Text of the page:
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Women in Sports

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Women in Sports

Hina Qureshi

Version 2.0

        Historical evidence proves that women have been involved in sports since fourth century BC; but were not necessarily given the approval to participate.  Many restrictions were enforced to keep women out of these male activities and were continually reinforced until the twentieth century.  Women entering the world of sports were aware that they were placing themselves into a male dominated field. With their entrance into the sporting world, these women have opened themselves up to many different criticisms and to the possibility of exploitation within the media and from male authority figures. Women in sports are constantly striving for equality where hegemonic masculinity in social sporting institutions value male athleticism at the expense of female athletes.

        From a historical perspective there is evidence that provides a detailed accounting of the evolution female athletes have made in the sporting arena.  Throughout the decades of the twentieth century, women embarked on opportunities to fight for their equality. The suffrage movement brought forth the idea of women’s rights, which led to the “golden age of women’s sports” in 1920 (Simri 67).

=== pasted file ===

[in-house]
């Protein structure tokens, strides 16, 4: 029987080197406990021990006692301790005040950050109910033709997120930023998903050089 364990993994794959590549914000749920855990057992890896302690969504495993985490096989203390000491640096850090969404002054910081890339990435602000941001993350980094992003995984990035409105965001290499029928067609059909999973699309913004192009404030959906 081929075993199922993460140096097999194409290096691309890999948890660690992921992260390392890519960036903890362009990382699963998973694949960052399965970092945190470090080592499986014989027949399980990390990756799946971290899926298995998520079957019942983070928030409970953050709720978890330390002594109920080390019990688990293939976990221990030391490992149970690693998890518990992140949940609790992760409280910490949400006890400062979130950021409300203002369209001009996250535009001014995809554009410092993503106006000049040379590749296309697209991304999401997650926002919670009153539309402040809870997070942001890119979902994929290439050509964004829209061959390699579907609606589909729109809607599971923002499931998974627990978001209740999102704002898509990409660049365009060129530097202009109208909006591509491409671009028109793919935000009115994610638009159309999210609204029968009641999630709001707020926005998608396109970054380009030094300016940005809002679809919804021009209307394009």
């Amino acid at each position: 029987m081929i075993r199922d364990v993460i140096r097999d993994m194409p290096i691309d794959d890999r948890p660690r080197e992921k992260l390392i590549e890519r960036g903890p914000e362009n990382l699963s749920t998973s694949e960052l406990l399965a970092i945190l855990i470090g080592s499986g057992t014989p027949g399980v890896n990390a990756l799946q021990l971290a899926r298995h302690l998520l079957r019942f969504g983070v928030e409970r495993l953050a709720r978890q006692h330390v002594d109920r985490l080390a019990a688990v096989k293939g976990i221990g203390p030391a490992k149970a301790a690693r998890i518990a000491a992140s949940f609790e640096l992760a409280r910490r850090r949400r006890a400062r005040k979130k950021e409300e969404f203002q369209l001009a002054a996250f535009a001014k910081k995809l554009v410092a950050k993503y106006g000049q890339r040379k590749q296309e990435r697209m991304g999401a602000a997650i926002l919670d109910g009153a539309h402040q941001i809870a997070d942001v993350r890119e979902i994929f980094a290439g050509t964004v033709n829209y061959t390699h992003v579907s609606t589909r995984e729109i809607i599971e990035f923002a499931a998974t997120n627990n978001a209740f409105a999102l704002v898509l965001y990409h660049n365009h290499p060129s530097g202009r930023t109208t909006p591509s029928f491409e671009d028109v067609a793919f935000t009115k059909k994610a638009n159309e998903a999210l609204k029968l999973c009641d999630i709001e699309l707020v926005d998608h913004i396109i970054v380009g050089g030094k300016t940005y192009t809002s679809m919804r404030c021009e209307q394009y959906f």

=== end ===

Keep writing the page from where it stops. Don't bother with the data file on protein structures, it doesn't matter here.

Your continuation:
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        The media’s depiction of female sporting events, also have a direct impact on the success of female athletes and their selected sport. The general media, consisting of photographers, editors and journalists, shapes ones thoughts and ideas on sports and athletic competition.  All three groups, regardless of sex, were found equally responsible for the under-represented coverage of female athletics (Pederson et al. 376). These views and opinions expressed in the media are then considered to be the norm amongst the dominant society according to that representation. The ability and power to shape the viewers opinions by presenting what’s culturally acceptable has led to viewer preferences for men’s sports. Without a similar level of support by the media, women’s sports have been very slow to develop an audience of their own. The audience that does participate in spectatorship consists of family members, friends and male viewers more interested in the women’s physical appearance then their athletic capabilities (Farhi).

The general public and specifically women want a personal connection to sports.

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Works Cited


Farhi, Paul “Women’s Pro Sports Marketed to Participants.”  Marketing to Women 14 (2001): 1089-2958.

Kirby, Greaves, and Hankivsky. “Women under the dome of silence: sexual harassment         and abuse of female athletes.” Canadian Women Studies, 2002; 132.

Pederson, P., Whisenant, W., & Schneider, R. “Using a Content Analysis to Examine the Gendering of Sports Newspaper Personnel and Their Coverage.”  Journal of Sports Management (October 2003): 376-393.

Simri, Uriel A Concise World History of Women’s Sports Netanya: Jerusalem, 1983

Vescio, J.A., Crosswhite, J.J., & Wilde, K.  “The relevance of sporting role models in the lives of adolescent girls.” ACHPER Healthy lifestyles journal, 2003: 31-36.

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